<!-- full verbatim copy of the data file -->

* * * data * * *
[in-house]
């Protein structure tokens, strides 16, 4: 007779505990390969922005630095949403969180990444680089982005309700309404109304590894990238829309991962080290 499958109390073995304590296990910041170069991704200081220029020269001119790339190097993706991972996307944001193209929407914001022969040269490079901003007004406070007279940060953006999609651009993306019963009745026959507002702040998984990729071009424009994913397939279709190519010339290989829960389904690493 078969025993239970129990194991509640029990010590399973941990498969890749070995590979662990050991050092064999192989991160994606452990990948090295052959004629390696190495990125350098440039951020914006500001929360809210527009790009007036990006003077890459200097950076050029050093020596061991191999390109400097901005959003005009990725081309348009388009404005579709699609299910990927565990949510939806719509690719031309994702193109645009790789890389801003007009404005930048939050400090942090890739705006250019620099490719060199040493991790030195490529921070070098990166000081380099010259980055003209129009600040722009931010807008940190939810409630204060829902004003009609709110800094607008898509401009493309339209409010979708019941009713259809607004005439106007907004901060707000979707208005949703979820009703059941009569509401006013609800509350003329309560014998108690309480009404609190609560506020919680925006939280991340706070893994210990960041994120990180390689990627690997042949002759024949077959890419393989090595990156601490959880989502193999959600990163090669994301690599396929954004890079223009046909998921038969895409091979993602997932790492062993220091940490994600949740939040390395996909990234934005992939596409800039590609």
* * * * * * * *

[in-house]
């Protein structure tokens, strides 16, 4: 007779505990390969922005630095949403969180990444680089982005309700309404109304590894990238829309991962080290 499958109390073995304590296990910041170069991704200081220029020269001119790339190097993706991972996307944001193209929407914001022969040269490079901003007004406070007279940060953006999609651009993306019963009745026959507002702040998984990729071009424009994913397939279709190519010339290989829960389904690493 078969025993239970129990194991509640029990010590399973941990498969890749070995590979662990050991050092064999192989991160994606452990990948090295052959004629390696190495990125350098440039951020914006500001929360809210527009790009007036990006003077890459200097950076050029050093020596061991191999390109400097901005959003005009990725081309348009388009404005579709699609299910990927565990949510939806719509690719031309994702193109645009790789890389801003007009404005930048939050400090942090890739705006250019620099490719060199040493991790030195490529921070070098990166000081380099010259980055003209129009600040722009931010807008940190939810409630204060829902004003009609709110800094607008898509401009493309339209409010979708019941009713259809607004005439106007907004901060707000979707208005949703979820009703059941009569509401006013609800509350003329309560014998108690309480009404609190609560506020919680925006939280991340706070893994210990960041994120990180390689990627690997042949002759024949077959890419393989090595990156601490959880989502193999959600990163090669994301690599396929954004890079223009046909998921038969895409091979993602997932790492062993220091940490994600949740939040390395996909990234934005992939596409800039590609």